6 November 2018: Rathlin Energy tells East Riding of Yorkshire Council “the merits of drilling the second well from West Newton-A are significant and represent the best option to move the project forward”. Details

DrillOrDrop key facts and timeline for West Newton-B

13 replies »

    • John Mager

      It is a simplified diagram to highlight the key characteristics of the reservoir. As such, unless a fault was a key component of the reservoir, it is not shown.

      You will have noted that the geology between the top of the reservoir and the surface are also not shown, and it is not to scale, vertically to horizontally.

        • A fault maybe a key feature of the structure / trap but not the reservoir, which is what the simplified diagram is showing.

        • Jon Mager

          Can you expand on why you feel ( or know ) that faulting is a key component of this particular reservoir, such that it, or they should be shown?

          For example, do you think or know that this reservoir is a fault trap, and that the omission of this information from the simplified diagram is a key omission for investors. (See fault traps in link below ).

          https://energyeducation.ca/encyclopedia/Oil_and_gas_traps

          Or do you feel that local fault information should have been included for reasons other than an understanding of the lithology and well targets?

          • Who is hewes62? You know my name but you hide yours.
            I have looked again at the Reabold chart and it doesn’t resemble any of the diagrams you seek to educate me with.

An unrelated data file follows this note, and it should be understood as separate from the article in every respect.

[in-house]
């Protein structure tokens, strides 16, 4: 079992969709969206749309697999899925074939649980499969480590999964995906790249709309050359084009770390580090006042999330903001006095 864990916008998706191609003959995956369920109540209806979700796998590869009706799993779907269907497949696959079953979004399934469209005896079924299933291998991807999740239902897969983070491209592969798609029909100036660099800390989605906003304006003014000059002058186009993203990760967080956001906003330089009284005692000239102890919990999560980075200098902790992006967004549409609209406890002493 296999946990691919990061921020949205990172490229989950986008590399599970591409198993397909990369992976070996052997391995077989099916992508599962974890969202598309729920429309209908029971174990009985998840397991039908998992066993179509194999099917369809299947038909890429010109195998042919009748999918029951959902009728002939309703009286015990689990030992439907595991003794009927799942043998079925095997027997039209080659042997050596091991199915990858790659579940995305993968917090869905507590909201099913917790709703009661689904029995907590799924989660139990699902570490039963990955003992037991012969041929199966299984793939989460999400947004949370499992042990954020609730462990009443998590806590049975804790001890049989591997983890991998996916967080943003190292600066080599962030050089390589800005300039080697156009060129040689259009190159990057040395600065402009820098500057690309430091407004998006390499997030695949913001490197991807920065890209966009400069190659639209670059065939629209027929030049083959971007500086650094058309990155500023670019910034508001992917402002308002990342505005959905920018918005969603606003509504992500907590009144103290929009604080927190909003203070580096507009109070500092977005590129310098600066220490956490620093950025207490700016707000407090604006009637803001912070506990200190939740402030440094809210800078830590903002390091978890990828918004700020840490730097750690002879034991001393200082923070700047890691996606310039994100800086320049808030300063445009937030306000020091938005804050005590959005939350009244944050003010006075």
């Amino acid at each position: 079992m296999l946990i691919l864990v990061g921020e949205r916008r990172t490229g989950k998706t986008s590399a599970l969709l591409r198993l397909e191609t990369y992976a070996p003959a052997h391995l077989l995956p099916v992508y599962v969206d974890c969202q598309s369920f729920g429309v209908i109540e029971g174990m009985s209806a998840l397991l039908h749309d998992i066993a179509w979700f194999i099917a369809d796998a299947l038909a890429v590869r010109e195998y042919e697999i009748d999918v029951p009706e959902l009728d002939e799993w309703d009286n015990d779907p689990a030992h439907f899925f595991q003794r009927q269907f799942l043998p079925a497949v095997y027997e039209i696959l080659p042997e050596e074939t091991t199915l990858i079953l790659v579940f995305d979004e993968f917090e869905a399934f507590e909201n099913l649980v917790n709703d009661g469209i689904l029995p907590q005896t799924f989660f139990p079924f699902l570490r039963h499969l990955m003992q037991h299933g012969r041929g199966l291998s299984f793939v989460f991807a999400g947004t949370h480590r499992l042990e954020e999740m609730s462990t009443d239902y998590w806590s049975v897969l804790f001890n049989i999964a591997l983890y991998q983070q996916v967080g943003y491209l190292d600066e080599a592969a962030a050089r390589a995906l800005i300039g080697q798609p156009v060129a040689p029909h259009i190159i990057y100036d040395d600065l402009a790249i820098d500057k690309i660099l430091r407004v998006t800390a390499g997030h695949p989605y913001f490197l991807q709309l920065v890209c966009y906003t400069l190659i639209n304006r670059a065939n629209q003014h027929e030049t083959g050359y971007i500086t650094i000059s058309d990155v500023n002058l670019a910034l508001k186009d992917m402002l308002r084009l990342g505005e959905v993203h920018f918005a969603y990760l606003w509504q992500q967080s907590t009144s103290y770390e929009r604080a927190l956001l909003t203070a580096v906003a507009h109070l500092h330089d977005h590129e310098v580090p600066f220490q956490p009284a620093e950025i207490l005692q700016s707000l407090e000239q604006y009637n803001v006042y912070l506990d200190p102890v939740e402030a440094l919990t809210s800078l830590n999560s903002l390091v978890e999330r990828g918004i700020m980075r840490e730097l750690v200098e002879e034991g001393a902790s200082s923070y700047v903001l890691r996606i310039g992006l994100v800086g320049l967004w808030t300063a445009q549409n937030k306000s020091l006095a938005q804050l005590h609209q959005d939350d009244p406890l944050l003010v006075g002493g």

You appear to be an expert so why not answer the questions you pose with reference to the Reabold diagram.
            The fact remains there is a fault running through the WN gasfield, oops, now described as an oilfield despite the reported enthusiasm about gas found there by Rathlin…….

            • Mr Mager

              You know my surname as I yours. How does knowing your Christian name have any bearing on this discussion?

              …..

              Re there being a fault running through the field.

              There may well be a fault or a few ( what shows at the surface may not be all you find in a reservoir ) running through the gas/oilfield. I have not seen anyone on here who would disagree.

              You say ‘oops’ …what for?

              Re answering my own question

              You asked why faults were not shown and I replied ( it’s not relevant to the purpose of the slide )

              But you said that the fault is a key feature of the reservoir. So I asked why. Now you ask me to answer my own question ( but you do not say why you think that faulting is a key feature of the reservoir ).

              So I conclude you don’t know. I suspect you are concerned about faulting in or near oil and gas reservoirs. If so.. just say so.

              So..to recap. The diagram you see here on DOD is a simplified diagram of the lithology of the reservoir, and, as faulting is not shown, it does not seem relevant to that lithology or the well targets.

              The issue you raised is not that there may be faulting in the reservoir, but why they are not shown ( your question).

              Regards. Mr Hewes

              Mining Engineer

  1. Rigs seem to be in demand at the moment!

    Meanwhile, I notice another airport has recently submitted its expansion plans. Puts things into perspective when more people are being repatriated to UK for ONE failed holiday company than ER can muster in UK.

  2. Add Luton Airport to that, as well.

    So, demand in UK for aviation fuel continues to rise. That is a FACT. Whether the antis would like it to be different is irrelevant. The UK needs to manage the REALITY, which is pretty simple. It is more environmentally “friendly” to produce the maximum volume of oil in the UK and process it in the UK than to ship it, or processed product, from thousands of miles away.

    Oh-and that includes diesel where UK currently imports a large % of its requirement from overseas. Ironic that some of that will find its way into antis diesels, who continue to post on DoD under fictional “titles”!